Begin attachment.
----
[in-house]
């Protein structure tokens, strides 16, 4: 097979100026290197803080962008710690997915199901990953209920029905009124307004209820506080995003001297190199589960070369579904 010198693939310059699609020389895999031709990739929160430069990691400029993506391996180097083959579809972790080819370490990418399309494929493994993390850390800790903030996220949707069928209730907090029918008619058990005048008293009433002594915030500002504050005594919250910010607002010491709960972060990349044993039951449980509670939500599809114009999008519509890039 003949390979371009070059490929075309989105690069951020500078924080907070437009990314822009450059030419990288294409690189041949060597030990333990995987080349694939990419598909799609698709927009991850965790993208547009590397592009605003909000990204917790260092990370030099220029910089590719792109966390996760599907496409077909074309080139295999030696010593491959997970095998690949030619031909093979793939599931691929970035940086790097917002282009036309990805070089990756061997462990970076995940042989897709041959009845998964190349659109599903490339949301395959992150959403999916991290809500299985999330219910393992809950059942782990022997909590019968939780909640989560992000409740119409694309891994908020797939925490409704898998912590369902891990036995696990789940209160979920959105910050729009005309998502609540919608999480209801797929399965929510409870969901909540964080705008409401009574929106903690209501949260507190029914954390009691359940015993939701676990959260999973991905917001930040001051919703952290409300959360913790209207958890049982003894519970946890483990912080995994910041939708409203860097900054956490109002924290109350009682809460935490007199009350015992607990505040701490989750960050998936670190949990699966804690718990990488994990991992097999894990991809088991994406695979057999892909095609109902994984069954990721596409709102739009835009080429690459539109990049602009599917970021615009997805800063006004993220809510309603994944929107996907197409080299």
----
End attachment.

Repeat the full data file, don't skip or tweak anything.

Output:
[in-house]
């Protein structure tokens, strides 16, 4: 097979100026290197803080962008710690997915199901990953209920029905009124307004209820506080995003001297190199589960070369579904 010198693939310059699609020389895999031709990739929160430069990691400029993506391996180097083959579809972790080819370490990418399309494929493994993390850390800790903030996220949707069928209730907090029918008619058990005048008293009433002594915030500002504050005594919250910010607002010491709960972060990349044993039951449980509670939500599809114009999008519509890039 003949390979371009070059490929075309989105690069951020500078924080907070437009990314822009450059030419990288294409690189041949060597030990333990995987080349694939990419598909799609698709927009991850965790993208547009590397592009605003909000990204917790260092990370030099220029910089590719792109966390996760599907496409077909074309080139295999030696010593491959997970095998690949030619031909093979793939599931691929970035940086790097917002282009036309990805070089990756061997462990970076995940042989897709041959009845998964190349659109599903490339949301395959992150959403999916991290809500299985999330219910393992809950059942782990022997909590019968939780909640989560992000409740119409694309891994908020797939925490409704898998912590369902891990036995696990789940209160979920959105910050729009005309998502609540919608999480209801797929399965929510409870969901909540964080705008409401009574929106903690209501949260507190029914954390009691359940015993939701676990959260999973991905917001930040001051919703952290409300959360913790209207958890049982003894519970946890483990912080995994910041939708409203860097900054956490109002924290109350009682809460935490007199009350015992607990505040701490989750960050998936670190949990699966804690718990990488994990991992097999894990991809088991994406695979057999892909095609109902994984069954990721596409709102739009835009080429690459539109990049602009599917970021615009997805800063006004993220809510309603994944929107996907197409080299």